Saturday, November 10, 2012

You Suck, Sandy!

Damn, Sandy, you’re a real bitch! I didn’t realize it at first, but now I see loud and clear the damage you’ve done and the pain you’ve caused. Fuck you and your annoying Nor’easter girlfriend, Athena.

I wrote my previous post on Thursday of last week early in the morning, a couple days after Sandy’s landfall.  At that time, I knew that she had done a significant amount of damage, primarily on the coastal areas of New Jersey, Long Island and Staten Island but I didn’t fully understand the severity of it. My world, given there’s no public transportation, which there wasn’t, consists of a 5-mile radius of Brooklyn, and it seemed to be unaffected in a way.  Our public parks and schools were closed, some services, like Fresh Direct were suspended, and fallen trees and debris were on the sidewalks, but that was about it.

At some point later that day, I stumbled upon a Facebook page “Cancel the NYC Marathon”.  It had 50,000 “likes”. My heart sank.

Mayor Bloomberg announced the previous night, Wednesday, that the marathon would go on as scheduled, unite the city and help get us back up and running again. At that time, I agreed with and was relieved with that decision.  I thought there was no way they would cancel it, but I also thought, there would be no reason to, either.  I thought the city would be well on it’s way back to normal by Sunday. I was so wrong. Bloomberg was so wrong.

All day Friday, I stayed glued to media coverage, Facebook, Twitter, the NYC ING Marathon website.  The more informed I became, the more I knew that it needed to be cancelled or postponed.  It seemed, that no one wanted this race to be run. Who want’s to run the NYC marathon without the city cheering you on, or even worse, booing at you? Who wants get bussed to Staten Island, the race start, to shed excess running gear onto the ground while people in that very community have no heat, hot water, or expendable money to buy warmer clothes?  Who wants to use up resources like food, water and medical supplies for an athletic event, when others need it survival? No one. The cries to cancel the event grew louder and louder and late Friday afternoon I saw a post on Facebook announcing just that; NYC Marathon is cancelled. I confirmed it on NBC 4 News for New York and Twitter lit up simultaneously.  Shortly after Jeff and I received e-mails for New York Road Runners, the organizing foundation.

As much as I knew it had to be done, and agreed that it should be cancelled. I couldn’t believe it.  I was sad. I was in shock.  I was relieved.  I called my Mom and Sister, shared the news and told them not to come to the city, as scheduled. Jeff and I needed to let it sink in and think about what we were going to do next.  We did so, over a bottle of wine and sushi.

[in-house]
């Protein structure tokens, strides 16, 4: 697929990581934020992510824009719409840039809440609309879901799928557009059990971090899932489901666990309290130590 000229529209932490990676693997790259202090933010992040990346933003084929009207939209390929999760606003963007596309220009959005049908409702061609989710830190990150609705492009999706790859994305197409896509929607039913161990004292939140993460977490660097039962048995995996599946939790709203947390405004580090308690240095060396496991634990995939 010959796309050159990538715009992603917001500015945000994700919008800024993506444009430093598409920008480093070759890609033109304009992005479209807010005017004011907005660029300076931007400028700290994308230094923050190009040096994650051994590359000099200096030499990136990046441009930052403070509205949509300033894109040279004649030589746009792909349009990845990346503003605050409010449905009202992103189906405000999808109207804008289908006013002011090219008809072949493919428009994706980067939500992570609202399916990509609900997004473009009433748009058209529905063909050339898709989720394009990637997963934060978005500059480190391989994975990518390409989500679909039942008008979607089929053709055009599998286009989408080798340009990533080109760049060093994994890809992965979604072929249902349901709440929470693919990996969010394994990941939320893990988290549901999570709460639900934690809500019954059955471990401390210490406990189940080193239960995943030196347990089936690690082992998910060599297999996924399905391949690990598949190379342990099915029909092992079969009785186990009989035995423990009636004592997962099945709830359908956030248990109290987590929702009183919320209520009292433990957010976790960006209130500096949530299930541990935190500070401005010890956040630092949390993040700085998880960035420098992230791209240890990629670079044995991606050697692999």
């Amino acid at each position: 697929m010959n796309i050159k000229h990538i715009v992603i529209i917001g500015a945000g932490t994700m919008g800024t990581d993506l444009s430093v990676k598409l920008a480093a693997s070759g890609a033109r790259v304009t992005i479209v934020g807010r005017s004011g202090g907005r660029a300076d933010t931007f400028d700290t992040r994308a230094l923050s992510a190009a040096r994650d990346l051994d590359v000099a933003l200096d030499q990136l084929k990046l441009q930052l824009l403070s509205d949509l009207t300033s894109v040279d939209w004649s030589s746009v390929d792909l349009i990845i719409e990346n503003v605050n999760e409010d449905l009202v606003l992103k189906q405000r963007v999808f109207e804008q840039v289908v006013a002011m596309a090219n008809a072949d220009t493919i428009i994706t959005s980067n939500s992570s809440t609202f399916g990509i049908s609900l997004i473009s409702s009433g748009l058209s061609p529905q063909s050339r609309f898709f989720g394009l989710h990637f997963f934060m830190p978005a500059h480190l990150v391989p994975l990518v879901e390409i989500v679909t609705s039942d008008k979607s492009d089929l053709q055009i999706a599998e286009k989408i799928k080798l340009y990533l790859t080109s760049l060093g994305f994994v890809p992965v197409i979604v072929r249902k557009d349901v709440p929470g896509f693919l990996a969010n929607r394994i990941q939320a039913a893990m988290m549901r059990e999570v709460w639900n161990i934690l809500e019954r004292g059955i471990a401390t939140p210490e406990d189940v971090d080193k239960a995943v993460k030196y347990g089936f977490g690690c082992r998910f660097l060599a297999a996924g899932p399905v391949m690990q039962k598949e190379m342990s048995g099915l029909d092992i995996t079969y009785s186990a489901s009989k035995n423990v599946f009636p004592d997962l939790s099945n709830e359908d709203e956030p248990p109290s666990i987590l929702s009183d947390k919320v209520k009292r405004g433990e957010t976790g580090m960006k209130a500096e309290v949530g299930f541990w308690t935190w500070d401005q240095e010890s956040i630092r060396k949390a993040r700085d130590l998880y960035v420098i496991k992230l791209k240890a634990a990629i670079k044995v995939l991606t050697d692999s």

I read that some marathoners were going to spend their time volunteering on Staten Island and that others were going to run a marathon in Central Park on Sunday, what was to be the race day.  Neither of those options seemed appealing to us.  We decided to shift gears alltogether and go to the Bronx Zoo.  Animals always make people feel better, we’ve been talking about going for a while, and now we had an opportunity.   Unfortunately, there were hardly any exhibits open, and the ones that were featured sleeping animals.  Too make matters worse; it was a perfect day for a run, 50 degrees, light breeze, and clear skies. 

Fennec Fox - The smallest fox. We found it in the zoo Mouse House.

After we returned home from the zoo, had dinner and put Colette to bed we started researching other fall marathons that we might be able to run.  Sarasota, Jacksonville, Charlotte, Harrisburg, Palm Beach…. the lame list of cities I have no connecton to went on and on. Logistically, emotionally and financially nothing made sense.  We wanted to run a marathon in our city, not any city.  Then, I suggested that we could just run 26.2 miles on our own, together this weekend, in the city.  Jeff seemed on board, but not thrilled with the idea.  As this weekend neared, Jeff questioned me on why we needed to do this.  Was it to prove it to ourselves? We knew we could do it. Was it to prove it to others? No one cares whether we do or don’t run. To have fun? It’s not fun.   The more I thought about it, the more it became clear that running a self-created marathon seemed more like punishment than a reward.   So, we nixed that idea. But still, I felt the need to have some closure around this marathon.

Today Jeff, Colette and I are going to run a celebratory 3-mile loop around our beloved Prospect Park. We will acknowledge the dedication and commitment we put into our training, mourn the loss of a great experience that never was and move on to creating the next one.

Manchester Road Race, here we come!

PS – The aftermath of hurricane Sandy is unreal.  I am blown away by how severely some areas have been impacted. It will take years to recover.  We’ve donated money, supplies, volunteer time and the opportunities to do more are never-ending. If you want to contribute in some way, but don’t know what to do, let me know and I can point you in the right direction.

Volunteering in Rockaway

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